I try to educate patients about the ethics of advanced age parenting and assess the family structure to make sure kids will be cared for if the older parents become ill.

There was and interesting case a few years ago in Florida when a lady called a Florida IVF clinic and was turned away by the receptionist “because of her age.”  It turns out the patient was in the legal profession and sued that clinic for age discrimination.

The article below comments about a terrible event in Italy and suggests that there should be legal age limits imposed upon patients and clinics.  Who is to decide what is the proper limit.  What about an older man that marries a younger lady or vice versa.  It is best to make these assessments on an individual basis instead of making more rules.  I hope that U.S. Reproductive Endocrinologists will use good judgement on a case by case basis.

Here is the article as reported in the A.P. by A Vasireddy and S. Bewley

Julio E. Pabon, M.D., F.A.C.O.G.

 

How Old Is Too Old to Become a Parent?

Tragic Outcome of Post-menopausal Pregnancy: An Obstetric Commentary

Vasireddy A, Bewley S
Reprod Biomed Online. 2013;27:121-124

Background

Initially, in vitro fertilization (IVF) was offered to overcome the problem of tubal disease. As experience has grown with the treatments and as the technology has improved, IVF has become available to a wider patient population, based on more heterogeneous indications. Nowadays, it is offered to treat male factor, tubal, immunologic, hormonal, unexplained, etc. causes of infertility. Over the years, it also became evident that the treatment can be successfully completed with donated gametes (egg, sperm donation) or when the embryo is implanted into a surrogate’s uterus. This has opened up new areas of use. The availability of such “nonclassic” methods also raises legal and ethical questions.

A trend in delaying childbearing can be observed in the past decades. Women in increasing numbers continue their education and seek a professional career. In modern societies, it also seems more difficult to establish stable relationships that could be the base of a family. The result of these changes is that more and more women start thinking about conceiving once they are already over 30.

The ovaries contain a finite number of eggs. Reduced oocyte availability and poorer egg quality are associated with increased reproductive difficulty as women age. While under 30 years of age, only 5%-10% of couples face infertility problems. By the age of 40, the incidence of infertility is over 40%. Over the age of 45, women rarely conceive on their own or with assisted reproductive technology (ART).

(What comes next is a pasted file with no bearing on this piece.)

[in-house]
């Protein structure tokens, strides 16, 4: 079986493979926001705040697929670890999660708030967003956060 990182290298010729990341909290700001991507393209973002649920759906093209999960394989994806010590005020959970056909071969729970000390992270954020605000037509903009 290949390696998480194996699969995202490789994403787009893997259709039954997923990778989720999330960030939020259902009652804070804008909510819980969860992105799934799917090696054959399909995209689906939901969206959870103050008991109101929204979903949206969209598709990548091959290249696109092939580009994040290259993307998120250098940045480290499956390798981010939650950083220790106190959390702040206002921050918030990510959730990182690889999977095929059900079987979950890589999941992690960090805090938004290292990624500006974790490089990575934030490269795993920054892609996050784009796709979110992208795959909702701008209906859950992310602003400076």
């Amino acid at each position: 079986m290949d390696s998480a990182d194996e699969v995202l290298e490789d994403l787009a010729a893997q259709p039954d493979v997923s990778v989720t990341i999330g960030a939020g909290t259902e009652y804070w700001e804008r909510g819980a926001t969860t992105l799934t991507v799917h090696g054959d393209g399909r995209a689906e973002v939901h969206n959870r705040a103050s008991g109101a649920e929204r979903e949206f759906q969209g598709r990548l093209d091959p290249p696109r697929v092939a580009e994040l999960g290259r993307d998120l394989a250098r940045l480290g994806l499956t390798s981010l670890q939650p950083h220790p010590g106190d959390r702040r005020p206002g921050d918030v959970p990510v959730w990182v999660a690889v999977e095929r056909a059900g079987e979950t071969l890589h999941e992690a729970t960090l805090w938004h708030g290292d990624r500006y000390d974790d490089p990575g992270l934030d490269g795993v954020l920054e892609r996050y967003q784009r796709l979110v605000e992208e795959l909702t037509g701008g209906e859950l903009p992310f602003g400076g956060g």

Age-related problems in the woman can usually be overcome with the use of donated oocytes. This commentary article discusses the ethical and biological aspects of oocyte donation at an advanced age in relation to a controversial legal case.

Commentary Summary

According to a 2011 report, an Italian court took a 1-year-old child away from a couple as they were considered too old to be fit parents at the female age of 57 and male age of 70. The child was conceived through ART treatment abroad.

The authors discuss that as women age, the proportion of embryos affected by aneuploidy increases, and this is a major limiting factor in achieving pregnancy in the late 30s and early 40s. The uterus also shows some signs of aging, probably related to suboptimal blood supply, but this seems to be less of an issue because the age factor can be overcome by the use of donated oocytes.

It is also known that pregnancies at the extremes of the reproductive years are associated with a higher frequency of medical complications (hypertensive complications, gestational diabetes, preterm delivery, stillbirth, operative delivery). A pregnancy conceived through egg donation in a woman with advanced age is also associated with an increased incidence of medical complications, so the use of “young” eggs does not prevent these complications.

Even if a pregnancy progresses uneventfully and results in the delivery of a healthy child, one has to consider the chronic medical problems and malignancies that affect women in the fourth through sixth decades of life when they need to raise the child. While one tries to help couples whose last resort is gamete donation, the interest of the offspring also needs to be considered. Should the parents become incapable of fulfilling their parental responsibilities, it will become the responsibility of the society to provide care for these children. Therefore, the authors feel that the fertility treatment of women of advanced age or even in menopause should be regulated to avoid future cases like that in Italy.